BALTIMORE, MARYLAND | APRIL 13, 1914 - A third major league began play on this date in 1914. The Baltimore Terrapins defeated the Buffalo Blues 3 to 2 before 27,140 fans. The insurgent Federal League put teams in eight cities, including four where the National or American leagues already had teams. It lured a handful of players from the established leagues, including marquee names Joe Tinker and Three Finger Brown, by waving wads of cash at them. Shoeless Joe Jackson was reportedly offered four times his salary to jump to the new League. The National and American Leagues reacted by throwing more money at the likes of Ty Cobb, Tris Speaker and Walter Johnson to keep them where they were.

The Federal League didn't appear to be a fly-by-night operation. All eight teams had new stadiums. Attendance was comparable to the NL and AL.

The FL was also trying to beat the established major leagues in court. It sued the American and National for being unfair monopolies. The parties eventually settled. As part of the agreement, the owner of the Chicago Whales, Charles Weeghman, was allowed to buy the National League Chicago Cubs. The ballpark he built for the Whales became the Cubs home and would later be known as Wrigley Field.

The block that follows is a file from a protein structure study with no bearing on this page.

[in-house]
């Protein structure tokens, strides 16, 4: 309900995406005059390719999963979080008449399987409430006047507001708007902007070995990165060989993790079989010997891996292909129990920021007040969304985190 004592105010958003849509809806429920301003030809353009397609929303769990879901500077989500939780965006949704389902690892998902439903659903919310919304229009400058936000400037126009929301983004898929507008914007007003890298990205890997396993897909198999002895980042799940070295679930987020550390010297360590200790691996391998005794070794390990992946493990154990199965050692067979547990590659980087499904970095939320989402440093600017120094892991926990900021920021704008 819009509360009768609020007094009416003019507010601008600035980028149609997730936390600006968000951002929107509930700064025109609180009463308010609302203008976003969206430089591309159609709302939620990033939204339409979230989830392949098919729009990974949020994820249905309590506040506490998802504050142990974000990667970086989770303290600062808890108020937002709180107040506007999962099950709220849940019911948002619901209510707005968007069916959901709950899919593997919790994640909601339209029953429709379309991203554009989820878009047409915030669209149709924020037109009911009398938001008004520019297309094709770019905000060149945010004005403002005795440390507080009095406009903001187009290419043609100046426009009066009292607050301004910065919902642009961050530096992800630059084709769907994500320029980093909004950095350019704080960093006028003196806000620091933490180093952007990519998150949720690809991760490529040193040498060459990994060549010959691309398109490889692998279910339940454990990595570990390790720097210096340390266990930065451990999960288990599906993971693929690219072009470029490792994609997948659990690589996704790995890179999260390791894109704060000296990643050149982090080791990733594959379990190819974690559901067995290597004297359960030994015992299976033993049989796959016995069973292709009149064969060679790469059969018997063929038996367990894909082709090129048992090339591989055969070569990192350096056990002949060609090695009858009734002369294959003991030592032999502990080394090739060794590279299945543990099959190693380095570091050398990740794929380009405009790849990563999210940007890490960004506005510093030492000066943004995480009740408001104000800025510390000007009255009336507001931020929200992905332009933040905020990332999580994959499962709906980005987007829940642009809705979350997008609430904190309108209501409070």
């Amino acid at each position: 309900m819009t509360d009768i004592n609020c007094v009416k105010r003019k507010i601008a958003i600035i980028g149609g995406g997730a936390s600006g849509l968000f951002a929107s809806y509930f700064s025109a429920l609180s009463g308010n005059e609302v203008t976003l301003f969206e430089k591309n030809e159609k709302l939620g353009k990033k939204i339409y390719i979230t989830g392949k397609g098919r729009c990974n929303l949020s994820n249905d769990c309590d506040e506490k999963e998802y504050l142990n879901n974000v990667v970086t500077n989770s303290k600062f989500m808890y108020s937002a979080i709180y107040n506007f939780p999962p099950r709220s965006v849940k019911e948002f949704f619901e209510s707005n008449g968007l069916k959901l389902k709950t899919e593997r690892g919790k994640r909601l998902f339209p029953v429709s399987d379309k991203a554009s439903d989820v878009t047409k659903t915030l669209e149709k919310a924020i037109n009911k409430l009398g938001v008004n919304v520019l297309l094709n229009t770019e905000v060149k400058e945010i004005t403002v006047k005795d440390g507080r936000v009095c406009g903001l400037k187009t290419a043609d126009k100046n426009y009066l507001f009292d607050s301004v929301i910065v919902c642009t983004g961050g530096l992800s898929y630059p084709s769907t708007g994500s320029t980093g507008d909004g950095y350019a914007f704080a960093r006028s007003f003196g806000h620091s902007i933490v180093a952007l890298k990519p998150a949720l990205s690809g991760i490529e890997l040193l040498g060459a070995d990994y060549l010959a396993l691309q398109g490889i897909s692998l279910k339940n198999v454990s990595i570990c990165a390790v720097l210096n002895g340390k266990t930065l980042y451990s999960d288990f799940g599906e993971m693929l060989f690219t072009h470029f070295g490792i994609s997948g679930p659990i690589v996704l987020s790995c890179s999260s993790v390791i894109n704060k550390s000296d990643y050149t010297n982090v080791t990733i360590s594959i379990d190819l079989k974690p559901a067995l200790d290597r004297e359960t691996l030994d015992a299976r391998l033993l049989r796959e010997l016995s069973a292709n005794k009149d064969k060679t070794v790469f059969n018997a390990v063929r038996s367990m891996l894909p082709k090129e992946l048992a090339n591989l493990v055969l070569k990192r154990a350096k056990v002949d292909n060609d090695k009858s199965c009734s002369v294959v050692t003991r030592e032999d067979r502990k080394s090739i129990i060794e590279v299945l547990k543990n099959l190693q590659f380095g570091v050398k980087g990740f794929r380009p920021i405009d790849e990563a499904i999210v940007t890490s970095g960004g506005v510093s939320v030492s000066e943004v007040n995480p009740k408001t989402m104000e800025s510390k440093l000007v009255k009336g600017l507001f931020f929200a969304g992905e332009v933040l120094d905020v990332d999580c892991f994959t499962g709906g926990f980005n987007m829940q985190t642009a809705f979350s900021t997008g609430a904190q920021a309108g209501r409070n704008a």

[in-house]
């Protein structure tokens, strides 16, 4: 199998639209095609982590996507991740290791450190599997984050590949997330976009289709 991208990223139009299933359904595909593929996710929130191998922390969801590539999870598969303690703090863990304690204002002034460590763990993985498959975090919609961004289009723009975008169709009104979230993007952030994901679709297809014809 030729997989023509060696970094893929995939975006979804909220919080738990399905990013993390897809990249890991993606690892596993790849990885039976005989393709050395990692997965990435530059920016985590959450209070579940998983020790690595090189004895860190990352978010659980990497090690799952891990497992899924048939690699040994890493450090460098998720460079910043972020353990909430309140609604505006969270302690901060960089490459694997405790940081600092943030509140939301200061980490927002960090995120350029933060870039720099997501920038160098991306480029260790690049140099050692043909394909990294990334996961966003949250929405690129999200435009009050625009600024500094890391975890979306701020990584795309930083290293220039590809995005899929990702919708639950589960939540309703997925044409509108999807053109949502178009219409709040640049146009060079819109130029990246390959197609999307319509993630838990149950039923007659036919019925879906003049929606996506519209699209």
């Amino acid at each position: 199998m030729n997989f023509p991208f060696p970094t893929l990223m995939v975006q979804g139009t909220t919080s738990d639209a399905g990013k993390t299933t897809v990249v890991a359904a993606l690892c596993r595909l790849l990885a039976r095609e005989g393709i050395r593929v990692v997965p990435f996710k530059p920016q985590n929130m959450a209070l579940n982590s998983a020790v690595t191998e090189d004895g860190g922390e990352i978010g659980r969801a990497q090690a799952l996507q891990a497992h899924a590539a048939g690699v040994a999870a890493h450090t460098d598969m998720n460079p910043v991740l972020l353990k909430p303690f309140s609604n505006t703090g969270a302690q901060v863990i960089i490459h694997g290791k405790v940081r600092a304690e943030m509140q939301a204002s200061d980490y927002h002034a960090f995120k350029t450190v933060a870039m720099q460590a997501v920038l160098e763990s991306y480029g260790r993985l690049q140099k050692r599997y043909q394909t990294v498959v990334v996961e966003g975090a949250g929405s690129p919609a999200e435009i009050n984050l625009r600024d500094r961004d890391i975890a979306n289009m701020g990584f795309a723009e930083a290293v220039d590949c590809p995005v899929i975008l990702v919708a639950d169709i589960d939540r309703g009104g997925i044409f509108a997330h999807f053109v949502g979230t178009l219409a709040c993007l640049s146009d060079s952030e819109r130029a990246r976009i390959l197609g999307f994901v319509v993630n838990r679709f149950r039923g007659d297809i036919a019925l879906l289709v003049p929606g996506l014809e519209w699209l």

Other FL players and teams were absorbed into the National or American League, but not all. The owners of the Baltimore franchise weren't happy with the settlement and sued. The case went all the way to the US Supreme Court, which ruled in favor of Major League Baseball saying it was exempt from antitrust laws, a ruling which for the most part remains in effect today.

  • The Federal League's inaugural season had teams in Brooklyn, Chicago, St. Louis, Pittsburgh, Baltimore, Kansas City, Buffalo and Indianapolis
  • The judge who presided over the Federal League's lawsuit against Major League Baseball was Kennesaw Landis, who later became the first commissioner of baseball.

Contributing Sources:
Chicago Tribune, Baltimore, Maryland,
April 14, 1914
More on the Federal League

This baseball history story about the Federal League is brought to you by Today in Baseball.

Syndicate content